by: Passenger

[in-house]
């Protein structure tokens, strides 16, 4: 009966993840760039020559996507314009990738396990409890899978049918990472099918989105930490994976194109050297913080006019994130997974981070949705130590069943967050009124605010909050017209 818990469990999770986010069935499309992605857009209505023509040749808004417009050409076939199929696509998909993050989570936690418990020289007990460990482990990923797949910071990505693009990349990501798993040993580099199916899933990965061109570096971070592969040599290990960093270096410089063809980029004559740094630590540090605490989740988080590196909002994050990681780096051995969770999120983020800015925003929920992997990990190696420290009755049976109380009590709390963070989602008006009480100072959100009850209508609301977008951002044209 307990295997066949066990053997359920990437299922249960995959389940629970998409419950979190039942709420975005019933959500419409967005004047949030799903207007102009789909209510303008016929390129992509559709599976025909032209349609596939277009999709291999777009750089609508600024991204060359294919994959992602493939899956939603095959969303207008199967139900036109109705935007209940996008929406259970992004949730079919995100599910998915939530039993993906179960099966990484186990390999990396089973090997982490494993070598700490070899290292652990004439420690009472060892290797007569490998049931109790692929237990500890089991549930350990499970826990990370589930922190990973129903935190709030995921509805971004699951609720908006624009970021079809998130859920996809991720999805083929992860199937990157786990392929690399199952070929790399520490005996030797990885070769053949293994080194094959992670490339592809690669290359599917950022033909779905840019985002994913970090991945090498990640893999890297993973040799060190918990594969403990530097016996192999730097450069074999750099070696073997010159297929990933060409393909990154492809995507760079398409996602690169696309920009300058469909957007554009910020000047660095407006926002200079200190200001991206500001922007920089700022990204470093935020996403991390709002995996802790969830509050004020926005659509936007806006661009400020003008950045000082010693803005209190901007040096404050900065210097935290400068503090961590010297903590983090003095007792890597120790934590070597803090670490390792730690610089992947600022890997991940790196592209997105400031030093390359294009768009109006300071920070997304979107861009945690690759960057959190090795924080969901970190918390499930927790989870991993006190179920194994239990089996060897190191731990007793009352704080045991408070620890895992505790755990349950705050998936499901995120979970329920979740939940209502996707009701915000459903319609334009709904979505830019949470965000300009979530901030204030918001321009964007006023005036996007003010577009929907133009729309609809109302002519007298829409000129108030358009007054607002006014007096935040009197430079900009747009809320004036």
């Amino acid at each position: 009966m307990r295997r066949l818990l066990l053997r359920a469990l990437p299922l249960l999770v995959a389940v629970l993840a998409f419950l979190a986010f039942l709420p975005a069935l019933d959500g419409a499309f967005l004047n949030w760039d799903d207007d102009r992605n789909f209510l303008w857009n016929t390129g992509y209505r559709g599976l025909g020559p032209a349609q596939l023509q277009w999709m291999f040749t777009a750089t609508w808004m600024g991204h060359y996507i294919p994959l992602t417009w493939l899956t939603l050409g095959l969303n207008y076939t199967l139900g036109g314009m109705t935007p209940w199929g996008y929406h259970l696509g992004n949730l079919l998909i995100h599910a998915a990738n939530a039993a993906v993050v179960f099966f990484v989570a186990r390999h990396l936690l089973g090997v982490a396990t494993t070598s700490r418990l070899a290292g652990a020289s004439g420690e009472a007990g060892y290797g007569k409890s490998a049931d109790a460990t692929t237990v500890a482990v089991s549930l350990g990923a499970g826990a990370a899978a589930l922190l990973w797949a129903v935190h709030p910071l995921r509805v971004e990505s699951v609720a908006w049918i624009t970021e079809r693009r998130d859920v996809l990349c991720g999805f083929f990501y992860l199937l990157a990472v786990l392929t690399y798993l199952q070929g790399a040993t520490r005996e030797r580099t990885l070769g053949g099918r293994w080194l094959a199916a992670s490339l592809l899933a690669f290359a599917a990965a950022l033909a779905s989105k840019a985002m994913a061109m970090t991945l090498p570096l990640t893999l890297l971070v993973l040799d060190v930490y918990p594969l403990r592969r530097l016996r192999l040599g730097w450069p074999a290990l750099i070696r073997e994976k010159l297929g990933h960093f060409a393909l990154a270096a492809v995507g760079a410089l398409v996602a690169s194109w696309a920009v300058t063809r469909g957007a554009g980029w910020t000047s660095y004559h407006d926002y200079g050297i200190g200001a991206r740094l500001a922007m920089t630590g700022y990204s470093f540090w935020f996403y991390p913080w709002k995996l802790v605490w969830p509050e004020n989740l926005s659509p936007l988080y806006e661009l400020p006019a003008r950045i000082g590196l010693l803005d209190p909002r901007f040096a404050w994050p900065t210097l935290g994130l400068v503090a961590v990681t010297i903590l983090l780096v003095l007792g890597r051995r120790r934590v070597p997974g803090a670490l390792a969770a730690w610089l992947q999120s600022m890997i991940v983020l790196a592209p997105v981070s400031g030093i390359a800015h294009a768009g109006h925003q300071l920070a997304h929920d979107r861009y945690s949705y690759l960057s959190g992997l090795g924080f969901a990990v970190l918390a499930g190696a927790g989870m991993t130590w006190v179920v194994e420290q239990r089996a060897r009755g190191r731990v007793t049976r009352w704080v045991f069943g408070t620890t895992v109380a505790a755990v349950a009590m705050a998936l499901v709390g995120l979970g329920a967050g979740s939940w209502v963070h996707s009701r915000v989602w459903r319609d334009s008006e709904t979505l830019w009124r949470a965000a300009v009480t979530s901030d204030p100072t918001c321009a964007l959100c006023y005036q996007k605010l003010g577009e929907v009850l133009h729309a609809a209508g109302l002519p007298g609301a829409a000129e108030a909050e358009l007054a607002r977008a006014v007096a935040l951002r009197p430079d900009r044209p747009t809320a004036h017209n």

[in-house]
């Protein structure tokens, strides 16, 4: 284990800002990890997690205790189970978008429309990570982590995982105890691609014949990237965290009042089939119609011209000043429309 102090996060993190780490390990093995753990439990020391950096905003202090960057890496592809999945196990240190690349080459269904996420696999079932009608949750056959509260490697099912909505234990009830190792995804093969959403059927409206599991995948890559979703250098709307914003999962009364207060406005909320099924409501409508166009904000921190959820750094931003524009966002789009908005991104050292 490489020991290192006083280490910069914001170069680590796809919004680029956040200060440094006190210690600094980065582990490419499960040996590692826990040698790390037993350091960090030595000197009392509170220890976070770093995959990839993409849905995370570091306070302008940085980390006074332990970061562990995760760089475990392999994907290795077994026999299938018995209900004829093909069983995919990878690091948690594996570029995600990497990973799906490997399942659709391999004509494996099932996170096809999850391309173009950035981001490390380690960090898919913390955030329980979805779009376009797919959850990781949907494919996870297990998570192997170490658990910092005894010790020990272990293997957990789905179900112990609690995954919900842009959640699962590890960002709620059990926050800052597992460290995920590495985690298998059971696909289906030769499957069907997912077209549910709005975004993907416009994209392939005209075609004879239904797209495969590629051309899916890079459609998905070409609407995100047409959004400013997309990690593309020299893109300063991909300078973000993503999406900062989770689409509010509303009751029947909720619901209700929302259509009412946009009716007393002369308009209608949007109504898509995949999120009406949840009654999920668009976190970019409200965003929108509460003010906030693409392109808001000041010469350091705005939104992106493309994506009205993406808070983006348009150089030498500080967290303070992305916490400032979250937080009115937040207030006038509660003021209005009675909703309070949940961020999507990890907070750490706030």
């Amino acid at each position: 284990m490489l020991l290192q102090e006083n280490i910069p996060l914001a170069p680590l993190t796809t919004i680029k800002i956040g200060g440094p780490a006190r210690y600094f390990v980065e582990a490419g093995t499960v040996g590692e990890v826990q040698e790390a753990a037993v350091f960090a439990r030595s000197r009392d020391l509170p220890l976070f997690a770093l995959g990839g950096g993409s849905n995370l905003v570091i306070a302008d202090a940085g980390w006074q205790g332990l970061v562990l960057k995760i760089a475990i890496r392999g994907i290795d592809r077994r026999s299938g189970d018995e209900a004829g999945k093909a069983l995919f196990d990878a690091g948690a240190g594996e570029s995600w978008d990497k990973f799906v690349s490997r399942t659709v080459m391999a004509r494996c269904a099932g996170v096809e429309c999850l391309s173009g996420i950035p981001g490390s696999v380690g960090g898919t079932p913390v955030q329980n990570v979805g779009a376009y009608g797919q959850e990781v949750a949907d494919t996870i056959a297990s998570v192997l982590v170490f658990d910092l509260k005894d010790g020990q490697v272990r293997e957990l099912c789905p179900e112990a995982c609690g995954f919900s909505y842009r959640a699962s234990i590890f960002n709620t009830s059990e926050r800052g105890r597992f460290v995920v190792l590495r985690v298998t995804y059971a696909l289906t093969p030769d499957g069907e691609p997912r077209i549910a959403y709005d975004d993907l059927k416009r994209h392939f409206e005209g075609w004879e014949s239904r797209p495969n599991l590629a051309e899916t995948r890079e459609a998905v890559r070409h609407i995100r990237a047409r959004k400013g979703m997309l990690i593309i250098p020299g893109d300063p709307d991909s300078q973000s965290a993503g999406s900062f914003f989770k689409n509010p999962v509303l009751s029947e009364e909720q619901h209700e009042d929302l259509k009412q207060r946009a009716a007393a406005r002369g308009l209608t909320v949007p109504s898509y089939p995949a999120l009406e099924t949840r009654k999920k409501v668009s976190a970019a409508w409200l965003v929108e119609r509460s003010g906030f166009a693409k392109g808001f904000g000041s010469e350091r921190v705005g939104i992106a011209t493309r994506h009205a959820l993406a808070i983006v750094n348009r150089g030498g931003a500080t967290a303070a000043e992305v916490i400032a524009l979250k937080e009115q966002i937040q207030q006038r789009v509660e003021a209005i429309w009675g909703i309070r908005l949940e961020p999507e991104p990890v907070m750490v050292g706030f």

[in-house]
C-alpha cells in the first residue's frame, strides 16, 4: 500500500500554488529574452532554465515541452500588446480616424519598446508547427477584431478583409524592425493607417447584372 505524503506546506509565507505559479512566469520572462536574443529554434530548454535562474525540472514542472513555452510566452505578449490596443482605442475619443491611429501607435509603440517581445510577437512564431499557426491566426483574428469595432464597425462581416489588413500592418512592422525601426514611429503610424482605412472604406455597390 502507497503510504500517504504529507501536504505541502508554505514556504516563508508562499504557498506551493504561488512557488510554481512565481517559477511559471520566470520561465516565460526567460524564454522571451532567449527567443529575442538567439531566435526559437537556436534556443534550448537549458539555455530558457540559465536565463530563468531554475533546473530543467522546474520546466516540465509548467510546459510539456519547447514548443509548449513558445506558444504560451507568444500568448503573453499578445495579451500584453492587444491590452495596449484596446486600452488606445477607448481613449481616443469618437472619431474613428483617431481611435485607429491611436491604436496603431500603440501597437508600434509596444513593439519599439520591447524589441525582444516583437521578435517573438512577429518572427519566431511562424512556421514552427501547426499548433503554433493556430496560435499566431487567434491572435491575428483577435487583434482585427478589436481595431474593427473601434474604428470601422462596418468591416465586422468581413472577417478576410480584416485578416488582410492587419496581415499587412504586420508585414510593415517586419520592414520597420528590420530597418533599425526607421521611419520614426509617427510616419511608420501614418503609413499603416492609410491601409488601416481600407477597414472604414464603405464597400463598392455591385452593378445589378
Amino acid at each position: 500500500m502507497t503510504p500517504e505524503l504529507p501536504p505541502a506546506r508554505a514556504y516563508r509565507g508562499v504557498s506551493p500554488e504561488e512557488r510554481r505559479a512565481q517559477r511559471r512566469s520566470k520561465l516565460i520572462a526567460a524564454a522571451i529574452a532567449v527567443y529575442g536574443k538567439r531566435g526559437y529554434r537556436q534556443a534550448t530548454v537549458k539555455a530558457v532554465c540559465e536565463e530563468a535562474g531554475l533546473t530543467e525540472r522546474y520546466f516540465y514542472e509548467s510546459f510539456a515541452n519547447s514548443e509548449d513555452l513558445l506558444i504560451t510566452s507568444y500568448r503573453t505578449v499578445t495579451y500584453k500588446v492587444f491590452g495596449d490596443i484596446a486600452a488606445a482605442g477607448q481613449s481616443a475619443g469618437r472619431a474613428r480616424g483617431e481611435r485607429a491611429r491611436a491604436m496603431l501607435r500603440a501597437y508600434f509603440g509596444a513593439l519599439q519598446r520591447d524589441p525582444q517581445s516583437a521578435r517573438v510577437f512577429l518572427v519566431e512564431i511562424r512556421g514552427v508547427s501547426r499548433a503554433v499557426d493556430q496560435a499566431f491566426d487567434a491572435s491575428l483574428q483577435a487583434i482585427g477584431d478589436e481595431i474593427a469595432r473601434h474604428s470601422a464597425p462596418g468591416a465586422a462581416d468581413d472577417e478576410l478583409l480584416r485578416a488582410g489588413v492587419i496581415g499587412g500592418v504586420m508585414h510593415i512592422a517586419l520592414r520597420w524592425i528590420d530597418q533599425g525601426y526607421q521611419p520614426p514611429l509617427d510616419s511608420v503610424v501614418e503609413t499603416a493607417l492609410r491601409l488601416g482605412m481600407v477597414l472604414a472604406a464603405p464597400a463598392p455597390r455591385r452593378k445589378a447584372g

Singer/songwriter Mike Rosenberg, aka Passenger, celebrates his American roots and embraces a twangy, wide-ranging sound in the process on his 2018 album, Runaway. Although born in Brighton, England, Rosenberg, whose father was originally from New Jersey (his mother is British), grew up with a strong emotional connection to the States. Consequently, he's as influenced by artists like Ireland's Van Morrison as he is Arizona's Calexico. The album, which follows up his equally outdoorsy Young as the Morning Old as the Sea and acoustic album The Boy Who Cried Wolf, finds Rosenberg bridging his transatlantic inspirations, digging even deeper into his eclectic folk-rock sound. Whereas last time Rosenberg and longtime producer Chris Vallejo dressed his yearning, melodic anthems in orchestral flourishes, here they take a rootsier approach, weaving in banjo on "Hell or High Water," pedal steel on "Let's Go," and tube amp-laden electric guitar on "Heart to Love." There's even warm mariachi-style brass on the title track. However, for fans of Passenger's more baroque, British-sounding productions, Rosenberg still makes room for intimate moments like his acoustic-guitar-and-string-section ballad "Ghost Town" and the similarly ruminative piano-based number "To Be Free." The latter track is also explicitly biographical, detailing his parents' story, and how their meeting has led him on his own journey. He sings "Now here I am, 33 years old, 2017/I've seen the Rhineland/I've been to Vineland/I'm a feather on the breeze." Ultimately, it's that openhearted sense of discovery and road-going on Runaway that sticks with you. It's as if Rosenberg is taking you along with him on his cross-country road trip, in a car with the windows rolled all the way down. ~ Matt Collar

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